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The Real Reason Actors Leave Doctor Who After 3 Seasons

When you think of sci-fi television programming, the first show that comes to mind is likely the long-running BBC series "Doctor Who." The first episode aired the day after John F. Kennedy's assassination in 1963. Because this major world event dominated the news in the following days, the nascent sci-fi show was pushed off the radar. According to Wired, a decision was made to rerun the debut episode the following week. In doing so, viewers were properly introduced to the time-traveling Doctor (William Hartnell) and his granddaughter, Susan (Carole Ann Ford),

Though it was canceled in 1989 (via BBC) and unsuccessfully rebooted with a movie, "Doctor Who" made a comeback in 2005 with Christopher Eccleston's Ninth Doctor. Since then, the series has remained on the air, even celebrating its 50th anniversary with a movie-length episode starring David Tennant's Tenth Doctor, Matt Smith's Eleventh Doctor, and the War Doctor, played by the late John Hurt (via IMDb).

Thanks to the actors who've tackled the role of the Doctor, the BBC series is more popular than ever before. Each version of the titular Doctor brings something new to the show, including companions, enemies, and storylines. Jodie Whittaker made "Doctor Who" history as the first female incarnation of the character, replacing Peter Capaldi's Twelfth Doctor in 2017. The actress is giving fans one last hurrah with "Doctor Who: Flux," currently airing on BBCAmerica (via Radio Times), before she leaves the role after three seasons, per Entertainment Weekly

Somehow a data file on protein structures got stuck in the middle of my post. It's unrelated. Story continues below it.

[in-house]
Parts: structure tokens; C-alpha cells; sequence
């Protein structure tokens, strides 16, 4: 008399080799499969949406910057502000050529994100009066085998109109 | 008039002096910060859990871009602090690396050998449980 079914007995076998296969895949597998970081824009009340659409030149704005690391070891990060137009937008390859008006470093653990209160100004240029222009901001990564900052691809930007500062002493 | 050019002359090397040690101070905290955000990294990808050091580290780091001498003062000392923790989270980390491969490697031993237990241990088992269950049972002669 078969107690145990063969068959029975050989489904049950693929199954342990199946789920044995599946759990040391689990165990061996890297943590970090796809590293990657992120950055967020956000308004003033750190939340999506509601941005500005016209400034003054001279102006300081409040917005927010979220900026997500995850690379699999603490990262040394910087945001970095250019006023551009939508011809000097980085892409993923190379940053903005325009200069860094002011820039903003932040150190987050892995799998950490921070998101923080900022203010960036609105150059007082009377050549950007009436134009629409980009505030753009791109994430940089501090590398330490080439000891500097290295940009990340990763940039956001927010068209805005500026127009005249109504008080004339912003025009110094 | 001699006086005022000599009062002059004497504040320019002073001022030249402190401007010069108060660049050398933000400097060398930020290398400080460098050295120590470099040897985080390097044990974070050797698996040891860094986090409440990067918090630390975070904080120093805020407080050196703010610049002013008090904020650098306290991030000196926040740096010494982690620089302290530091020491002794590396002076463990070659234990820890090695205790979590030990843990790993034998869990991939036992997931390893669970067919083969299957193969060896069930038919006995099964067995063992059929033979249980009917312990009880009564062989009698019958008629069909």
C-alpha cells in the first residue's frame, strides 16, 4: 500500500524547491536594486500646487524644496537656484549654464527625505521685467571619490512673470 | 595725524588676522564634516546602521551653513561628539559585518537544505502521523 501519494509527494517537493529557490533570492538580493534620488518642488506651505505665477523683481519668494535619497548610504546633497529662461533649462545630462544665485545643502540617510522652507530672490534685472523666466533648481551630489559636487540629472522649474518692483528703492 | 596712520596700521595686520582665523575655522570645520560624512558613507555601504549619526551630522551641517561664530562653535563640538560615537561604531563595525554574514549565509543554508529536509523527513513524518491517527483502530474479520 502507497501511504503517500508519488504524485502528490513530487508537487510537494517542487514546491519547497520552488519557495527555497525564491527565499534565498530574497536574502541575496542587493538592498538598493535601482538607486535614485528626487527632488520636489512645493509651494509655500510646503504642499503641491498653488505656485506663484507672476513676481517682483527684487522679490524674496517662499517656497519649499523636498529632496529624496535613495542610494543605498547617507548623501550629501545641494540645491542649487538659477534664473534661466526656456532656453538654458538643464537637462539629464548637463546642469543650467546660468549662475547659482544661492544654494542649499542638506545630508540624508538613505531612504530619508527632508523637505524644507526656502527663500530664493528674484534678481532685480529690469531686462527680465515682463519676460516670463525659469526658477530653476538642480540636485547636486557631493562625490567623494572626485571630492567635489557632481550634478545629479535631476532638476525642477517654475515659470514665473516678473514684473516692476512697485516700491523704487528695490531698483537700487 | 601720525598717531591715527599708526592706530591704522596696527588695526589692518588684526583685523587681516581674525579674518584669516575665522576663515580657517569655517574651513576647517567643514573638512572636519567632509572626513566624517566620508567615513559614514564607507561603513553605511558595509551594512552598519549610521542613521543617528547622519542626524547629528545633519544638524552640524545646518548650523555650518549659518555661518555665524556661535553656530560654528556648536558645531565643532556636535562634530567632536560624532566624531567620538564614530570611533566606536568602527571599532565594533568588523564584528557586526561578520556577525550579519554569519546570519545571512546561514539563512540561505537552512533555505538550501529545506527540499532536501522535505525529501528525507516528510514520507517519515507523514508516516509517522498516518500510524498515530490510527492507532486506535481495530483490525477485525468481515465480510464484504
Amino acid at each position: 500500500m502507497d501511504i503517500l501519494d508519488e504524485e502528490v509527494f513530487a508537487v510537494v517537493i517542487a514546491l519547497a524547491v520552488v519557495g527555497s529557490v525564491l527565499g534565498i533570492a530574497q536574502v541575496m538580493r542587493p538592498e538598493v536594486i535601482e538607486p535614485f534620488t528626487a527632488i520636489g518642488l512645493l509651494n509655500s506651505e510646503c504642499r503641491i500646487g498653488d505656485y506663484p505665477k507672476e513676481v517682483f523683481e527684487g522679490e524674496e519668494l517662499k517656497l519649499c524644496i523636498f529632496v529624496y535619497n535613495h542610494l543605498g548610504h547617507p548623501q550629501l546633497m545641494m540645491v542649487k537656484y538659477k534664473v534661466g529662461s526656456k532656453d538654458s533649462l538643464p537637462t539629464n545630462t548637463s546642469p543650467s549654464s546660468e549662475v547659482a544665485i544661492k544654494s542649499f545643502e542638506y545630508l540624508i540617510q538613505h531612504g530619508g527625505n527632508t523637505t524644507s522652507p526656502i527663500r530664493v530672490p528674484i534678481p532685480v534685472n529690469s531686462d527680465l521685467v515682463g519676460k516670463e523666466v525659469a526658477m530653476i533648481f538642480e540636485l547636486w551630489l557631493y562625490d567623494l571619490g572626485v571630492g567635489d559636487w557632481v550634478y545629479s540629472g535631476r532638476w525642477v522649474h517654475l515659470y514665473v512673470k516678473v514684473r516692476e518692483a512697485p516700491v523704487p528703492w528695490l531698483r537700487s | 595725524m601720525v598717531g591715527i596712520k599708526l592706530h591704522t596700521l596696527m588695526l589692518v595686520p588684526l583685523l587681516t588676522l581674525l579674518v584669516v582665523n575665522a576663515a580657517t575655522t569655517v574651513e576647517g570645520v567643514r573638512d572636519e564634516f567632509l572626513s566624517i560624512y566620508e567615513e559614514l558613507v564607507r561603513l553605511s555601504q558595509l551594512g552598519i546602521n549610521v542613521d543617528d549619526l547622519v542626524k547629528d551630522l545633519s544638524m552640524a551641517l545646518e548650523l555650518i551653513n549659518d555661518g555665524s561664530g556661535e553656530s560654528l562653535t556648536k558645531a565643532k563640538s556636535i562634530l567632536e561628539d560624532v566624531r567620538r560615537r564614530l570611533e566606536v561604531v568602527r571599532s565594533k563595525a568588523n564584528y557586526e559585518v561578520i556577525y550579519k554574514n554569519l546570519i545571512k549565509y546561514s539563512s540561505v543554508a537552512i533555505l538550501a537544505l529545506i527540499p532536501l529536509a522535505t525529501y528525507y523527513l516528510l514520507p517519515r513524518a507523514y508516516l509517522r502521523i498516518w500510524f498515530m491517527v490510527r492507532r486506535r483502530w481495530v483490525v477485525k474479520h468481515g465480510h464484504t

Whittaker's departure raises the question as to why many of the actors playing the Doctor have decided to leave after the same amount of time. There are many reasons, including the fact that playing the Doctor is a more physical role than it seems. However, there is one key reason that stands out above the rest.

There is a fear around typecasting amongst Doctor Who actors

When an actor plays a certain character for a long period of time, it is quite common for them to be cast in similar roles in the future. Patrick Troughton, the "Doctor Who" actor who actually started what is now known as "Three-Season Rule," feared this would happen to him. As such, he told the producers immediately that he would not play the Second Doctor past three years. Troughton also advised Fifth Doctor actor Peter Davison to follow the rule as well, according to the BBC. By the time Colin Baker became the much darker Sixth Doctor, the policy seemed to have become cemented. As a result, this was one of the reasons the BBC let him go

There is some logic to the fear of being typecast following an actor's stint on "Doctor Who." Tom Baker, known for playing the Fourth Doctor, stayed on the show for seven years. Because of this, it may have contributed to the actor's trouble in securing roles outside of the character. Following his time on the BBC show, he appeared in several "Doctor Who"-related productions, including Big Finish audio and even video games (via IMDb). 

Tom Baker's experience, as well as the decisions of previous Doctors, have inspired modern actors to stick to three seasons. Both David Tennant and Matt Smith made sure to incorporate themselves in different roles to avoid only being associated with the Doctor. This may have played a part in landing roles on Amazon's "Good Omens" and HBO's "House of the Dragon," respectively. Now that Jodie Whittaker is stepping down from her role as the Doctor, she can try new things and immerse herself in many different characters.